It turns out that it’s easy to make a DIY ultrasonic levitation desk toy, and none of the parts are expensive or critical. The missing ingredient is just the gumption to try it, and now we have that, too.

As cool as they are, the HC-SR04 modules aren’t perfect for all distance sensing applications. Here’s everything you need to know about them, including hacks to make them work up-close. And since HC-SR04 sensors come cheapest in ten-packs, you’ll be wondering what you’re going to do with the other eight. That problem has apparently also been solved.

Computers May Someday Need A Drink

via hardware – Hackaday

“We want to put water right into your processor.” If that statement makes you sweat, that is good. Sweating is what we’re talking about, but it’s more involved than adding some water like a potted plant. Sweating works naturally by allowing liquid to evaporate, and that phase change is endothermic which is why it feels cool. Evaporative coolers that work in this way, also known as swamp coolers, haven’t been put into computers before because they are full of sloshy water. Researchers in South Korea and the United States of America have been working on an evaporative cooling system mimicking the way some insects keep themselves cool by breathing through their exoskeletons while living in damp soil.

Springtails are little bugs that have to keep the water and air separate, so they don’t drown in the wet dirt where they live. Mother Nature’s solution was for them to evolve to do this with columns that have sharp edges at the exit. Imagine you slowly add water to a test tube, it won’t spill as soon as you reach the top, it will form a dome. This is the meniscus. At a large scale, say a river dam, as soon as you get over the dam you would expect spillage, but at the test tube level you can see a curve. At the scale of the springtail, exuded water will form a globe and resist water pressure. That resistance to water pressure allows this type of water cooling to self-regulate. Those globes provide a lot of surface area, and as they evaporate, they allow more water to replenish the globe. Of course, excessive pressure will turn them into the smallest squirt guns.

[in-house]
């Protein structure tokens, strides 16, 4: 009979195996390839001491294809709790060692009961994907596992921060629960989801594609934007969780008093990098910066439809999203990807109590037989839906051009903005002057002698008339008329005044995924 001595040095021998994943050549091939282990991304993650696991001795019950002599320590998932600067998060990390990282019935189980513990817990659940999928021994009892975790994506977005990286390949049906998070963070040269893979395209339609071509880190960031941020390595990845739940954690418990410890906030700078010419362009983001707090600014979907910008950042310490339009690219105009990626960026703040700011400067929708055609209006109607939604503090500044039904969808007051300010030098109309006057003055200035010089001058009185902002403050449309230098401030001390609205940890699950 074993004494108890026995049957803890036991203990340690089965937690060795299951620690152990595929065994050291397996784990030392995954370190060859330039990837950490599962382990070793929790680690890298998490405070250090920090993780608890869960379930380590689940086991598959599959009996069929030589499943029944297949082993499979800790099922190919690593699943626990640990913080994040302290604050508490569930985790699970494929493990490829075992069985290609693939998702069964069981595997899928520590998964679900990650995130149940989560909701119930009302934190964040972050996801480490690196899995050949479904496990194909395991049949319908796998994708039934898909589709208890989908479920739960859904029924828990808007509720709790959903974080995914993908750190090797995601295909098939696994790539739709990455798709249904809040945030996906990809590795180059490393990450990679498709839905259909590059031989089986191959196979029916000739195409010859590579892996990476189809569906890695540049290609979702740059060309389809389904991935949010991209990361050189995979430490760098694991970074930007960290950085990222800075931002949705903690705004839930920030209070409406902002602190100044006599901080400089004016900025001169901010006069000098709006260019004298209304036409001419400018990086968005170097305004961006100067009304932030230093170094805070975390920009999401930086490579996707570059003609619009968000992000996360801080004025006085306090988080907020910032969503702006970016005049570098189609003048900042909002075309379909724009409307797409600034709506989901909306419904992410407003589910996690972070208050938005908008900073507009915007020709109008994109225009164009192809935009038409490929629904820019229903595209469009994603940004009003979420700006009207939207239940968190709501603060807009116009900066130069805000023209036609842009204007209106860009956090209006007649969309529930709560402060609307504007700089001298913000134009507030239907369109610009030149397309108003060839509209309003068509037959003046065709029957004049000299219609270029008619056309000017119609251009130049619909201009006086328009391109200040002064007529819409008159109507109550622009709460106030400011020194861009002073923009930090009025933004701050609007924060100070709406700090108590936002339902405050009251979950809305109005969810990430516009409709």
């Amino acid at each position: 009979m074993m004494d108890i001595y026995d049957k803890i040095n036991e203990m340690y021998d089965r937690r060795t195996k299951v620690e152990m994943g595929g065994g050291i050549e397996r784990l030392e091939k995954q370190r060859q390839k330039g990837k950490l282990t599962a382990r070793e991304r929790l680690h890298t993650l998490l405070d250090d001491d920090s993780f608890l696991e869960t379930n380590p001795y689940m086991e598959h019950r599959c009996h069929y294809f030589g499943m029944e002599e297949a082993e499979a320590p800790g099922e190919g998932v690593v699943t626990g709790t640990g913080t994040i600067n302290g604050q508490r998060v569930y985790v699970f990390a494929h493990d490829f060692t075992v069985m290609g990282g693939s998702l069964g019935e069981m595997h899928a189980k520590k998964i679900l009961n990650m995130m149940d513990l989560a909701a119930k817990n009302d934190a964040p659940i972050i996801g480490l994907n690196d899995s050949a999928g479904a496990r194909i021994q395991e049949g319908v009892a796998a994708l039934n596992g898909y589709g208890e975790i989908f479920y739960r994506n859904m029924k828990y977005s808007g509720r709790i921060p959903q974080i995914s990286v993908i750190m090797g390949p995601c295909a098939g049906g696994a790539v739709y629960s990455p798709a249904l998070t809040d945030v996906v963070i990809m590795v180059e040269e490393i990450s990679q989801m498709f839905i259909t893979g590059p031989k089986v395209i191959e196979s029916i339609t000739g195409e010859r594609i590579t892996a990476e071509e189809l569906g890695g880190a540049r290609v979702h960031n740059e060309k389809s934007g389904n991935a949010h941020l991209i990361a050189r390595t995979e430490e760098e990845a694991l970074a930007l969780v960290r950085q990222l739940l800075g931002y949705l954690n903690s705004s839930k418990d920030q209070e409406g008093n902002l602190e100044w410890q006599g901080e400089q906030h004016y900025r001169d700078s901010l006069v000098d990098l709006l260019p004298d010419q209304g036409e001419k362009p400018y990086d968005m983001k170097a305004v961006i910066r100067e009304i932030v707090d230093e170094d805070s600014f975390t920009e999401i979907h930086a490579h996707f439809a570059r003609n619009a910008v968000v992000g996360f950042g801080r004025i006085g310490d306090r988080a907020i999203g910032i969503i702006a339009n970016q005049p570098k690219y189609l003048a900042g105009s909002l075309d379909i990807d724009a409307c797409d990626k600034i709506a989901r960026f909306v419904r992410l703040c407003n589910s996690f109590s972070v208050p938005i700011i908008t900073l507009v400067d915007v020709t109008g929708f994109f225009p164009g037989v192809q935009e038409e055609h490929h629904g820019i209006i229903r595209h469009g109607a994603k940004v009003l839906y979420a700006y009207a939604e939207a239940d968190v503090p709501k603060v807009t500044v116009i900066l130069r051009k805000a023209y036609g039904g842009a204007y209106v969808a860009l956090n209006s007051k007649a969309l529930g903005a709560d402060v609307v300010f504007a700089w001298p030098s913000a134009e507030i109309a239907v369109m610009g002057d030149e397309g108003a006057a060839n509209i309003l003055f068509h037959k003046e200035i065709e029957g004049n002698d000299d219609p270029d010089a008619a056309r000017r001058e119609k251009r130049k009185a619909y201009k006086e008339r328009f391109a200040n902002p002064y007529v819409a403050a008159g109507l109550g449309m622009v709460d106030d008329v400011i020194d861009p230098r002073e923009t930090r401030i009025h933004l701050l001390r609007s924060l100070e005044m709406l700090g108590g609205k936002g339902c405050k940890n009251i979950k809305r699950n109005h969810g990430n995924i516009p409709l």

We have invented a lot by copying Mother Nature. Velcro was inspired by burrs, and some of our most clever robots copy insects. We can also be jerks about it.

Motion-Controlled KVM Switch

via hardware – Hackaday

Once upon a time, [hardwarecoder] acquired a Gen8 HP microserver that he began to toy around with. It started with ‘trying out’ some visualization before spiraling off the rails and fully setting up FreeBSD with ZFS as a QEMU-KVM virtual machine. While wondering what to do next, he happened to be lamenting how he couldn’t also fit his laptop on his desk, so he built himself a slick, motion-sensing KVM switch to solve his space problem.

At its heart, this device injects DCC code via the I2C pins on his monitors’ VGA cables to swap inputs while a relay ‘replugs’ the keyboard and mouse from the server to the laptop — and vice-versa — at the same time. On the completely custom PCB are a pair of infrared diodes and a receiver that detects Jedi-like hand waves which activate the swap. It’s a little more complex than some methods, but arguably much cooler.

Using an adapter, the pcb plugs into his keyboard, and the monitor data connections and keyboard/mouse output to the laptop and server stream out from there. There is a slight potential issue with cables torquing on the PCB, but with it being so conveniently close, [hardwarecoder] doesn’t need to handle it much.

[hardwarecoder]’s post is an impressively detailed breakdown and how-to for those of you who dare to dive into a similar endeavour. When managing larger computer systems, KVM switches are convenient solution, but can be an insidious vulnerability if left unchecked.